JAL should end dependence on govt
The government has officially decided to provide financial support to Japan Airlines, which has been suffering from poor business results, since it apparently can no longer allow Japan's flag-carrier to further decline.
Support for JAL will include an emergency loan worth 100 billion yen to be extended jointly by the government-backed Development Bank of Japan and three major private banks with the government guaranteeing 80 percent of the loan. Along with securing the loan, the government also will directly supervise the reconstruction of the airline.
It is unusual for the government to support a private company with such a huge loan, but taking into account the importance of the service JAL provides to the public and the impact it has on the national economy, the government may deem it imperative to act. JAL should fundamentally review its management, considering this its last opportunity to reform itself.
JAL reported post-tax losses of 63.1 billion yen for the business year ending in March 2009. The airline is expected to declare almost the same amount of losses in the business year to end March 2010, too. It climbed into the black in the business year ending March 2008 for the first time in three years, but returned to the red only one year later.
Combination hurt bottom line
The company's poor performance is attributed to the aftereffects of high fuel prices last year and a sharp decrease in passengers due to the global recession. The decrease in passengers on domestic routes, a major revenue source for All Nippon Airways Co., which is JAL's rival, was small. However, the number of passengers on international routes, a major revenue source for JAL, decreased by more than 10 percent compared to the previous period.
JAL has succeeded in cutting labor costs to a certain degree. But the airline has failed to reduce interest-bearing debts quickly and been slow in improving its balance sheet. The company also has delayed in changing its planes to smaller, more fuel-efficient aircraft and investing money in a strategic manner.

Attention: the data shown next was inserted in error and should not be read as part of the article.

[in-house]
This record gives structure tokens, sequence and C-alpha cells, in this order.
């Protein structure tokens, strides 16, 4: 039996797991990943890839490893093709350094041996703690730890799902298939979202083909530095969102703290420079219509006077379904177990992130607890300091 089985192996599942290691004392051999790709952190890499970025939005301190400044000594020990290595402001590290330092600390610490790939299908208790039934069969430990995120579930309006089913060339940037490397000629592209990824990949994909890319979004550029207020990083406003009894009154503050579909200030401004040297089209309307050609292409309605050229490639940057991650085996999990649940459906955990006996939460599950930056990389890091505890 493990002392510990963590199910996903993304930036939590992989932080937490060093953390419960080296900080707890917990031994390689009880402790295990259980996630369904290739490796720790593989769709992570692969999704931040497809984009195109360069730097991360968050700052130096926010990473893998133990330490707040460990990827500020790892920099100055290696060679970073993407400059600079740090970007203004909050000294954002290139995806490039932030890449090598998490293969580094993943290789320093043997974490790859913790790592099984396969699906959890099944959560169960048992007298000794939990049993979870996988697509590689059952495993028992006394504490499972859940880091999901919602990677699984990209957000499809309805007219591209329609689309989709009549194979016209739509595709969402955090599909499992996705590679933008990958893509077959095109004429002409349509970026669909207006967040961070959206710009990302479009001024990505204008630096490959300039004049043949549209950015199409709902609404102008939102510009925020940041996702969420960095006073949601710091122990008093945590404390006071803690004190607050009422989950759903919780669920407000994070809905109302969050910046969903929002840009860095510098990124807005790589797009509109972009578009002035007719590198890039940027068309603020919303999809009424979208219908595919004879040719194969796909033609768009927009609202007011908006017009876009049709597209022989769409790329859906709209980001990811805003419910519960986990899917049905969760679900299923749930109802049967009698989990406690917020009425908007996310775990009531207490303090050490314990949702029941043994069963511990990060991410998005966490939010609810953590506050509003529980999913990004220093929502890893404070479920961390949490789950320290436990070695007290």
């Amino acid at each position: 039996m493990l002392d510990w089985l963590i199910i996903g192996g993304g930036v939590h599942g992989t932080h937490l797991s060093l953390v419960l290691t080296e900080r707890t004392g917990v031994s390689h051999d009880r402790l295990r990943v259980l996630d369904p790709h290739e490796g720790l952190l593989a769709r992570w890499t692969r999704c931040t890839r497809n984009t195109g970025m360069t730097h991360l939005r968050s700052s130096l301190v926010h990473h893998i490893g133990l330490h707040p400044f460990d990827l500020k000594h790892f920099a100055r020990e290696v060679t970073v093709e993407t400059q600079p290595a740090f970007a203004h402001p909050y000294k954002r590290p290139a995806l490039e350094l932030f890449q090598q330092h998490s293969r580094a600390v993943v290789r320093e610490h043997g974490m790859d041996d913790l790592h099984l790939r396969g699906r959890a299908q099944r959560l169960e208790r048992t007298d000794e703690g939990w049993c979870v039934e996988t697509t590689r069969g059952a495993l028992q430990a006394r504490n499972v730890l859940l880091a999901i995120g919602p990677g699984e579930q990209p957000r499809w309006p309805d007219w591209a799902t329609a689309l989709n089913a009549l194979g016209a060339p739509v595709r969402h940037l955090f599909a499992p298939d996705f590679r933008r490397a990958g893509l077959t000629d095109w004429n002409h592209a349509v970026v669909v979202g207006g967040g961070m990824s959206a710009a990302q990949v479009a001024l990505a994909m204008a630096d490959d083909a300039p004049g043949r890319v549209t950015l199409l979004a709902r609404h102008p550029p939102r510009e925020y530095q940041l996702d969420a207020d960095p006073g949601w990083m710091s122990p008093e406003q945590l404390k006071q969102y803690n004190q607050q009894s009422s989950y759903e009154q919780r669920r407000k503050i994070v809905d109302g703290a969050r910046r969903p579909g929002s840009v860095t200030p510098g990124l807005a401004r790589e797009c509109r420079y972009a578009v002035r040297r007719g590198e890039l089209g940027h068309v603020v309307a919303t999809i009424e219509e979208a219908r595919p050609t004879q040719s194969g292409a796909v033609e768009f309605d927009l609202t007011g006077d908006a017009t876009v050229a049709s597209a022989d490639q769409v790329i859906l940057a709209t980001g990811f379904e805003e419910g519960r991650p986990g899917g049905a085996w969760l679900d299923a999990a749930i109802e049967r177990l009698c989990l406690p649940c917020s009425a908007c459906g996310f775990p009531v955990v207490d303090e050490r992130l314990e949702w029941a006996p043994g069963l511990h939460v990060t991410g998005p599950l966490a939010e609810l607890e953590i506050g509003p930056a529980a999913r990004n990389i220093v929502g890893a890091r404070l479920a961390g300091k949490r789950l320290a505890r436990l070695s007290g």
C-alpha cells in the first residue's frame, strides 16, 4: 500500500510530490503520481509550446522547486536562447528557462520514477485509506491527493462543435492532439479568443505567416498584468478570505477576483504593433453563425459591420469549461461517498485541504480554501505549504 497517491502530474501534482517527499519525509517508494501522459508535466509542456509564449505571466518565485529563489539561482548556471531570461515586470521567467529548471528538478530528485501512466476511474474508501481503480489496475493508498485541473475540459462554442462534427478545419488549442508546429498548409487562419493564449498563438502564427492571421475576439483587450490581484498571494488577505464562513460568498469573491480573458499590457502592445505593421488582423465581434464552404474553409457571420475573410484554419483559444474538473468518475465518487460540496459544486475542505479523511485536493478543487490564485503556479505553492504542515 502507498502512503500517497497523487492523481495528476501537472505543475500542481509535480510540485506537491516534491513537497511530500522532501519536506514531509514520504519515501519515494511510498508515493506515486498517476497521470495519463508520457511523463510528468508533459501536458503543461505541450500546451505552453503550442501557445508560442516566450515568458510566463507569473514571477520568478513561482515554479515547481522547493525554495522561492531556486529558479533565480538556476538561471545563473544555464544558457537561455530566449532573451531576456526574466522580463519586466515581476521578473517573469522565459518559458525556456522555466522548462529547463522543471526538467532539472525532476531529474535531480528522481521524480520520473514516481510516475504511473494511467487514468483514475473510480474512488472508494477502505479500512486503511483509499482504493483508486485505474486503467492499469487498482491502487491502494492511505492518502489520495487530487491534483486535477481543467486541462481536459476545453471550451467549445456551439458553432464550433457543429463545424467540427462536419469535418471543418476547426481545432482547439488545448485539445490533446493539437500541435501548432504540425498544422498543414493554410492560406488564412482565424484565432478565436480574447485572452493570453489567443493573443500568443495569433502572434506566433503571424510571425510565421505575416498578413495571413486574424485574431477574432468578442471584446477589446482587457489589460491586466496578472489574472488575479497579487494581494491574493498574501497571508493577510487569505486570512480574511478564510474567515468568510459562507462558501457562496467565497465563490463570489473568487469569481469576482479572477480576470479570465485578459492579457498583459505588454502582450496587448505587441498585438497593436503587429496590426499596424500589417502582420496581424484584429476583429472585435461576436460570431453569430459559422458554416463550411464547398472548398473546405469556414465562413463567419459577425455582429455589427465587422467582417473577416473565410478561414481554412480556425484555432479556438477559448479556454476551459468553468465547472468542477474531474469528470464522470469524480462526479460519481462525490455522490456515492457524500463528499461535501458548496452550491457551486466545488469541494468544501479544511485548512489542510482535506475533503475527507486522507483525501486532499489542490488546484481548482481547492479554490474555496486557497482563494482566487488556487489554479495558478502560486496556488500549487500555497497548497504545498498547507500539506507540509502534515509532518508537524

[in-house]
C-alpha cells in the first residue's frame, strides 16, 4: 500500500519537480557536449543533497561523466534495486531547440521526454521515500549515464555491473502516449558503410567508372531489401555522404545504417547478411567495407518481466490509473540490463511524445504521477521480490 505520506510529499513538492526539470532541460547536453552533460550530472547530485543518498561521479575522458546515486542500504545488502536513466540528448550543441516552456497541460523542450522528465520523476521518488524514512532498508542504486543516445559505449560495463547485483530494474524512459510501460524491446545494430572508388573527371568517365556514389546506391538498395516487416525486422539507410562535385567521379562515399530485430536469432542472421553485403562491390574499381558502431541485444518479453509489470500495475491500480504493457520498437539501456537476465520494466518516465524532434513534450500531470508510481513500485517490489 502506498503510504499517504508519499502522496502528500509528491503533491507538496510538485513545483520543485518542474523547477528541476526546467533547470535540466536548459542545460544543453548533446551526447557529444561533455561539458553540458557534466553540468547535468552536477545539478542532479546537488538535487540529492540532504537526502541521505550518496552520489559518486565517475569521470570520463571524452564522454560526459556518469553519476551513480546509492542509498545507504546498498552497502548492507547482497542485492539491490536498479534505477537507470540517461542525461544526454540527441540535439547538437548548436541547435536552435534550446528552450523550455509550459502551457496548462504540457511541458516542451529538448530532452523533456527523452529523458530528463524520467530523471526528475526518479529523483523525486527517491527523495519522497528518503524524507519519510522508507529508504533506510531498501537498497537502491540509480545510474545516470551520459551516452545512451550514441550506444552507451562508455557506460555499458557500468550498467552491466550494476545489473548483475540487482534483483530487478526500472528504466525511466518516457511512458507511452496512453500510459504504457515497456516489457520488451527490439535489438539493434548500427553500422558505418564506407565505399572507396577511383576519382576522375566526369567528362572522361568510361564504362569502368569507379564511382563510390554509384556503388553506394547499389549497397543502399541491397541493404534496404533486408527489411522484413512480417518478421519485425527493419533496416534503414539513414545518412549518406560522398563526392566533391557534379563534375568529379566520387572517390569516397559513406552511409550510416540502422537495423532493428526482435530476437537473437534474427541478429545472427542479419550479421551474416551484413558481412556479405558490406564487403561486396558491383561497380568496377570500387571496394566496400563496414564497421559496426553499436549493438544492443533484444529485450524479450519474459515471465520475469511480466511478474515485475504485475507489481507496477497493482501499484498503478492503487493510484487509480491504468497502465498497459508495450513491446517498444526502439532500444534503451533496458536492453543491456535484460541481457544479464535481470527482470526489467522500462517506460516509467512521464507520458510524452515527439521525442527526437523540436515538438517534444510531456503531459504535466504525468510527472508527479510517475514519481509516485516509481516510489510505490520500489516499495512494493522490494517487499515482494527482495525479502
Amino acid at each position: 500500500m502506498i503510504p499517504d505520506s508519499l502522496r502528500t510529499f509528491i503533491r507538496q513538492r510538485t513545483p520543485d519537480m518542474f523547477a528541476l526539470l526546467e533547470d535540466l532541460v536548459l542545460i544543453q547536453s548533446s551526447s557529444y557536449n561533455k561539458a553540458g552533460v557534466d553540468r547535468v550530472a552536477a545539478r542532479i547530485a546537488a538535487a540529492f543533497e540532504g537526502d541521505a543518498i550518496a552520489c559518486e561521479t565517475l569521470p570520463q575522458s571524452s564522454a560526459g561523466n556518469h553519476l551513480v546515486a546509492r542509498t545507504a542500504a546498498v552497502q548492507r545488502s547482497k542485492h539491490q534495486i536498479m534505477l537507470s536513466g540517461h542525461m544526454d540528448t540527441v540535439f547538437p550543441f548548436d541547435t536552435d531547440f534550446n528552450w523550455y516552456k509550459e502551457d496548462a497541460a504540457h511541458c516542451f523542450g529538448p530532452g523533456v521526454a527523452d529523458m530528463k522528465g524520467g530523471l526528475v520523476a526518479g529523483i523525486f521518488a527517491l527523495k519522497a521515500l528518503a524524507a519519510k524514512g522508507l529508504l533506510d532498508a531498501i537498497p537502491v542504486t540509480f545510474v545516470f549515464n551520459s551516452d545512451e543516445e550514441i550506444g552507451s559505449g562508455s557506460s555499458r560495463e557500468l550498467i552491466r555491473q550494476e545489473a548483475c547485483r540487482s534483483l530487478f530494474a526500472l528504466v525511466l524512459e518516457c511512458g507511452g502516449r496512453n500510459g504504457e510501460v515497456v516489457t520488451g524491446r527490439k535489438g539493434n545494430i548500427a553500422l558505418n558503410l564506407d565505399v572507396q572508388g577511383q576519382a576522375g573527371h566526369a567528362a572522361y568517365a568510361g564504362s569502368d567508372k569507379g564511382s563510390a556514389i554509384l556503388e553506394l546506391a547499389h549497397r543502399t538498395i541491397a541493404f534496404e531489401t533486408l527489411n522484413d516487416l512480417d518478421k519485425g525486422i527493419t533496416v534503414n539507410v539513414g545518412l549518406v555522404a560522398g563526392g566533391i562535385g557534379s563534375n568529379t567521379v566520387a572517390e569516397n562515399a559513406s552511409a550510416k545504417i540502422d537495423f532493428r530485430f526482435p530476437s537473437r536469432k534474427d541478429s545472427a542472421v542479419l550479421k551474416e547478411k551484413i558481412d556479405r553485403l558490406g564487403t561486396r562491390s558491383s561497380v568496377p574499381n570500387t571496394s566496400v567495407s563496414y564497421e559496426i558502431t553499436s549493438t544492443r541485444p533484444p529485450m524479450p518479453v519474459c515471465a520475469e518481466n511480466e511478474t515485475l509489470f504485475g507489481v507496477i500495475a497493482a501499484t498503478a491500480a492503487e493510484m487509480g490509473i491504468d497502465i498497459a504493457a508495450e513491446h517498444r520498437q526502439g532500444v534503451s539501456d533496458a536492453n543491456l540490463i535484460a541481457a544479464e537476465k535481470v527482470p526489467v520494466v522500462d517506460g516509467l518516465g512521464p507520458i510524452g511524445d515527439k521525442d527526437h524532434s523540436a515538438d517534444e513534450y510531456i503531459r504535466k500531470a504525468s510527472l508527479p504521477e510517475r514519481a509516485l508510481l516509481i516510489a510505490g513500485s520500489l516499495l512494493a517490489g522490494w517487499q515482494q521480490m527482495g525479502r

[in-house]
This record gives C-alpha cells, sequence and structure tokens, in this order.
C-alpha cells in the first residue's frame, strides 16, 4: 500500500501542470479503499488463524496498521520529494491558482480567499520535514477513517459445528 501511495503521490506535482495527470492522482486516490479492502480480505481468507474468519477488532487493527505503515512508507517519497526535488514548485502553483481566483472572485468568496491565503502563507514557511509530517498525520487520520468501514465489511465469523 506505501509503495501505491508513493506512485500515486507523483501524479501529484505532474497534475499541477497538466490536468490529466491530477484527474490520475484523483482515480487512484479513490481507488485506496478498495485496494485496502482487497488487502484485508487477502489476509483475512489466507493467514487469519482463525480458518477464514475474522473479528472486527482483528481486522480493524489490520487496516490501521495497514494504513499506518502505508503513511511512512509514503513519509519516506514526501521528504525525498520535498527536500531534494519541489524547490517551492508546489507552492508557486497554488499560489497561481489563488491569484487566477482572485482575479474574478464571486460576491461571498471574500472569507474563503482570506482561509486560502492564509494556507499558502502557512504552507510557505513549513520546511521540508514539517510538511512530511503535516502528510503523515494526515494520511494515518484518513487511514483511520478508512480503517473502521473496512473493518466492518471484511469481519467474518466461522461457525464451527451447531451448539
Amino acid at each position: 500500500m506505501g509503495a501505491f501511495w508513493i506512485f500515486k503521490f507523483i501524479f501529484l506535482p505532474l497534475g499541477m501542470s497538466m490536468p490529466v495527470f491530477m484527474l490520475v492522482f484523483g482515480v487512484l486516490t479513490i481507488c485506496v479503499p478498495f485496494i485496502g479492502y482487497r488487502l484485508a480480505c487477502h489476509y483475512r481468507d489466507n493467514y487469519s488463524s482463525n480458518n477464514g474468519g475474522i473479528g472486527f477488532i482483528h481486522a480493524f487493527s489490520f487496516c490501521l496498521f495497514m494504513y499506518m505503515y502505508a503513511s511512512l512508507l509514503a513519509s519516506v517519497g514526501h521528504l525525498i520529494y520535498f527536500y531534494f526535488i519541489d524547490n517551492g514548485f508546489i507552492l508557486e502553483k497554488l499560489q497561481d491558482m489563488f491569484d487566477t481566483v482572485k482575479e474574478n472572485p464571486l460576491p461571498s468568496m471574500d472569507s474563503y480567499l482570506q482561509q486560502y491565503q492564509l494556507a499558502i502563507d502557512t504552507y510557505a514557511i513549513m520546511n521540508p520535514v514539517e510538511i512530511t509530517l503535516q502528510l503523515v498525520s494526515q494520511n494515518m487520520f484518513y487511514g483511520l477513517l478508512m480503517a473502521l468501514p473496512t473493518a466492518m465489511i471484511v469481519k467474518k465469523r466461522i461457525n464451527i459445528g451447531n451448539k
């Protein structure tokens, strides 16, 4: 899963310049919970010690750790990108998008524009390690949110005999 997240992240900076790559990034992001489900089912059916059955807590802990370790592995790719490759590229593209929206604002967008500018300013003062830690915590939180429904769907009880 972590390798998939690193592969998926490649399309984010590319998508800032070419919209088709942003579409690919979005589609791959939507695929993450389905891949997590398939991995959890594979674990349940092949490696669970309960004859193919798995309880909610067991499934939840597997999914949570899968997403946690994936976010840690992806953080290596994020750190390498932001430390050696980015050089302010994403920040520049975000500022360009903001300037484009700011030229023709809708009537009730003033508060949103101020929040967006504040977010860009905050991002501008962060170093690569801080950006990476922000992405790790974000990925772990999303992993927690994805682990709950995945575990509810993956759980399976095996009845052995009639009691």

It can no longer expect a turnaround through mere stopgap cost-cutting measures. JAL should study whether to continue unprofitable businesses, including the option of transferring them to other companies, while it needs to consider not just reducing the number of flights on money-losing routes, but dropping those routes altogether. Such drastic restructuring measures are essential for JAL.
Long history of bail-outs
The airline had received emergency loans from the DBJ to help it weather the poor business results it suffered due to the Sept. 11, 2001, terrorist attacks on the United States and other incidents in the past. With the addition of the latest loans, the total extended by the DBJ to JAL would exceed 300 billion yen.
JAL probably cannot refute criticism that the airline has not yet completed sufficient corporate restructuring, but has no qualms about relying on government-backed bank loans because it has not yet ended its dependence on the government stemming from its days as a government-affiliated company.
JAL cannot win the approval of the public for the government assistance it is to receive without reforming its corporate structure. Some observers point out that eight trade-specific unions at JAL are obstructing restructuring. It is also necessary to stick the knife of reform into such complicated labor-management relations.
Meanwhile, aviation authorities are partly responsible for JAL's poor performance because they have built nearly 100 airports around the country and put political pressure on the airline to open unprofitable routes.
In supporting JAL once again, the government and the ruling parties should take this opportunity to closely review past aviation policy.
(From The Yomiuri Shimbun, June 23, 2009)